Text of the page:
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Like it says in the old proverb…

12:00am | & Lifestyle

Today we’re returning to our series of occasional blogs spread over the year and looking at British proverbs, their meanings and origins.

A proverb is a short, pithy saying that neatly expresses a commonly held truth or piece of wisdom. Proverbs have proved so useful in language that they appear in most cultures, often playing an important role in religion or spiritual teachings, as well as everyday life.

A great deal of common sense and worldly experience is encapsulated in proverbs. Today we’ll take a look at some beginning with the letter ‘j’:

Jack of all trades (and master of none): Here’s an unusual proverb in that it evolved in two distinct parts at different times in history. Today we tend to use it in a derogatory way, meaning that someone can try his hand at several jobs but not do any of them to a high, or even satisfactory, level. The first part of the proverb – ‘Jack of all trades’ – is found as early as the 16th century, derived from an even earlier Latin term, ‘Johannes factotum’, roughly translated as ‘Johnny do-it-all’. The ‘Jack’ part is simply a reference to the common man, as John (and its diminutive form ‘Jack’), was the most common first name in English. There was nothing derisive about being a ‘Jack of all trades’, indeed it was something of a compliment, meaning a man who was willing and able to perform most tasks, a very useful man to know. Only much later, around the 18th century, was the second part of the phrase – ‘and master of none’ – gradually added, giving it a derogatory sense. Now, rather than complimenting a man on being multi-skilled, it cast doubt on his competency in any of them. It implies it is better to be an expert in one thing than to ‘dabble’ in many. It’s perhaps not surprising that its later use coincided with the spread of the apprenticeship system and the first ‘paper qualifications’, enabling those who had them to belittle those who didn’t.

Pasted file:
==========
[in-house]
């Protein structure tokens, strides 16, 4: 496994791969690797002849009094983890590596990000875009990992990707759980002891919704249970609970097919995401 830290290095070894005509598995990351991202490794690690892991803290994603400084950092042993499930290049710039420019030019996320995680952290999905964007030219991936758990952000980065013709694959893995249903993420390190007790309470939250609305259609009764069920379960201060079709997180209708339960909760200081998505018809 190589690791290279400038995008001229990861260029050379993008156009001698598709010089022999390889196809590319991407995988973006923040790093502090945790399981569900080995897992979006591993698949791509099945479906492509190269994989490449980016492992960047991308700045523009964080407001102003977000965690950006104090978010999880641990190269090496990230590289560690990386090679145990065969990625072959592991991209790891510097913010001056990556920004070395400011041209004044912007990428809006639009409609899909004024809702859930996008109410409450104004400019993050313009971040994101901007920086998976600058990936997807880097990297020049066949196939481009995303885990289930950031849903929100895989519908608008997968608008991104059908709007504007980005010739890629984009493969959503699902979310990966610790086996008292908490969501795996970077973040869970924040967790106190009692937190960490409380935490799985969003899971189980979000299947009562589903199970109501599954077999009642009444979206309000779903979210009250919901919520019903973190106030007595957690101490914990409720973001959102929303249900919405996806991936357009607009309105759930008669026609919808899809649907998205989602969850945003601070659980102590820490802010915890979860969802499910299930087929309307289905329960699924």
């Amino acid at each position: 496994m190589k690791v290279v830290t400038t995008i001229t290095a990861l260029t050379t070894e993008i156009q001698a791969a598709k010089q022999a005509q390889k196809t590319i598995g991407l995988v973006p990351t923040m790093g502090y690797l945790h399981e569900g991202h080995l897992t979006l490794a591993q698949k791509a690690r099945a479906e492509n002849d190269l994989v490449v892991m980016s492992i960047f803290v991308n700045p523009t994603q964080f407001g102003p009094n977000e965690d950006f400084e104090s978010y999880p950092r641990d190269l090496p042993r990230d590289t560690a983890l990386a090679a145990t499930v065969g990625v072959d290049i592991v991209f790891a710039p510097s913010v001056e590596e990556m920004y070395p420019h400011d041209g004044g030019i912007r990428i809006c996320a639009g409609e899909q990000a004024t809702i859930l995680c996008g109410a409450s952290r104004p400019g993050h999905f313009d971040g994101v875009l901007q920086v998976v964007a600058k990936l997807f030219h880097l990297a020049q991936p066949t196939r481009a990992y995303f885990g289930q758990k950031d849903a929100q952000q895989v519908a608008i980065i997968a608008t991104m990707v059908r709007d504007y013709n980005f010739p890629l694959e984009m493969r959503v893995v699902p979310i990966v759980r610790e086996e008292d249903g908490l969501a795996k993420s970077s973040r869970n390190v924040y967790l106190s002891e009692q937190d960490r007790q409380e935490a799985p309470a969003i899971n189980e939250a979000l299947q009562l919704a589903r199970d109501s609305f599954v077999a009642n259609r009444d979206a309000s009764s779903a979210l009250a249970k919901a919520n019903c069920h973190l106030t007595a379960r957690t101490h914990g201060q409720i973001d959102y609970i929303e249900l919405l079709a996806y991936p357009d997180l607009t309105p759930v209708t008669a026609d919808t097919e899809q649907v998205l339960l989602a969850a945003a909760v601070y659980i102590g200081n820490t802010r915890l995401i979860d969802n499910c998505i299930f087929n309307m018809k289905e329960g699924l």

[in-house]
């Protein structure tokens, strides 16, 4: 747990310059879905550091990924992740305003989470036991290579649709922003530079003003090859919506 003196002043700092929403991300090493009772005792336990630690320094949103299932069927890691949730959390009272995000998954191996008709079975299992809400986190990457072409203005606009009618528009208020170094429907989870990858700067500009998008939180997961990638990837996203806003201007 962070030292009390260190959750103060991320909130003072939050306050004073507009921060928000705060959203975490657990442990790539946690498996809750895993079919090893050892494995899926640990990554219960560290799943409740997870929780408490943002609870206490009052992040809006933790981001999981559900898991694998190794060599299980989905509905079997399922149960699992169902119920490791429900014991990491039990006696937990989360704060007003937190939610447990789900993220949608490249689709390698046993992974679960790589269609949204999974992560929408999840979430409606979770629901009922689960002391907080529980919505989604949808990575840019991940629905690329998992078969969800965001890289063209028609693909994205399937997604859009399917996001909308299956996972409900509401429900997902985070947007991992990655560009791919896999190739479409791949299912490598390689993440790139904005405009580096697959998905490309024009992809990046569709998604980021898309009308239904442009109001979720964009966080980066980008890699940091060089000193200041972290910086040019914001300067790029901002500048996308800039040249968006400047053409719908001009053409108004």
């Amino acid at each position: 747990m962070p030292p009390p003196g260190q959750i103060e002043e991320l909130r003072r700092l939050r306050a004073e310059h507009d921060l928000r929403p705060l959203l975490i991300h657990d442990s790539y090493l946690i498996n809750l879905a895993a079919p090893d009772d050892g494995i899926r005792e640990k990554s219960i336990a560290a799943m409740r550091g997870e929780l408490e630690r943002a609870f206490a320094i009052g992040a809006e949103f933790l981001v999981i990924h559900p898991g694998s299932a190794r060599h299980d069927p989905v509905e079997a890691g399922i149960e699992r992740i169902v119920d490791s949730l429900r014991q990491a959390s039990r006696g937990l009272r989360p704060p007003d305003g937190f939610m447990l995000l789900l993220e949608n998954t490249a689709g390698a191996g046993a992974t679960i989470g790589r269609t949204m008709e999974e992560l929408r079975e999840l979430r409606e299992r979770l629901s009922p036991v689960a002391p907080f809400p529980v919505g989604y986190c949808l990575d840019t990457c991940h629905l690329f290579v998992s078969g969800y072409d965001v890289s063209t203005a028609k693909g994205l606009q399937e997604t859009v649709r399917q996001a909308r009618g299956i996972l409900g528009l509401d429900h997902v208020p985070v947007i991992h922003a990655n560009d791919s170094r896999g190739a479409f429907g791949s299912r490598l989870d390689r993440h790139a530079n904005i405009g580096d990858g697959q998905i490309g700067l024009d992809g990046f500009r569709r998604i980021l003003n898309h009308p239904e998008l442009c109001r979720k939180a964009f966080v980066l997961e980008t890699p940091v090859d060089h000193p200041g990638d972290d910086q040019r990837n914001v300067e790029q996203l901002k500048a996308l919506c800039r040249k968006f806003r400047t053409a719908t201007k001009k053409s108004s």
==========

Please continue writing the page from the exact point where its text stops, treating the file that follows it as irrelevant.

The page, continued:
Jack is as good as his master: Here’s another proverb that uses the name ‘Jack’ in the ‘everyman’ sense, to signify the common man. Found from the early 1700s, this proverb suggests that the serving man is only ever as good as the one he serves. Again it has a double meaning; it could mean that an apprentice in a particular trade will only ever become as skilled as the ‘master’ to whom he is apprenticed. So if a ‘master shipbuilder’ still builds leaky ships despite his qualified status, his apprentice will also build leaky ships, since the master cannot pass on skills he doesn’t have. In a broader sense, the proverb can refer to a person’s morals or standards of behaviour. A man who serves a wicked and immoral master is likely to exhibit those traits himself, the proverb suggests, as ‘Jack’ is likely to emulate his master’s character.

Judge not, that ye be not judged: Many proverbs have their roots in religion and this is a good example. Taken from the Bible (Matthew Ch7.V1.), it simply urges people not to ‘judge’ others by forming and expressing (usually negative) opinions about them, because someone else may well be doing the same about you. A modern version of the same idea could be the phrase ‘what goes around comes around’. Verses two and three of the same chapter warn that the same measures by which you judge others could be applied to you, and that it is wrong to find fault in others without examining yourself to see if similar fault can be found there. The religious implication is that God alone has the right to judge his creations, and will do so on ‘judgement day’. Those who assume they have the right to judge others risk offending God and will find themselves answering for it when their own judgement day comes!

Justice delayed is justice denied: As well as being a proverb, this is a legal maxim which says that if someone who has been wronged does not receive swift redress, it is effectively the same as having no redress at all. The link between delay and denial of justice has been around for a very long time, with a reference in the Magna Carta of 1215. In more recent times it has become a rallying cry for legal reformers concerned that courts or governments act too slowly in resolving both general legal issues and individual cases, either because the system is too complex or overburdened, or because there isn’t the will to change it. In some cases, people accused of a crime have been imprisoned ‘on remand’ for months, or even years, awaiting trial while legal arguments drag on, only to be found innocent. The reverse argument is that mistakes are more likely when justice is rushed to meet the need for swift redress. In extreme cases, people have been executed for crimes they did not commit.

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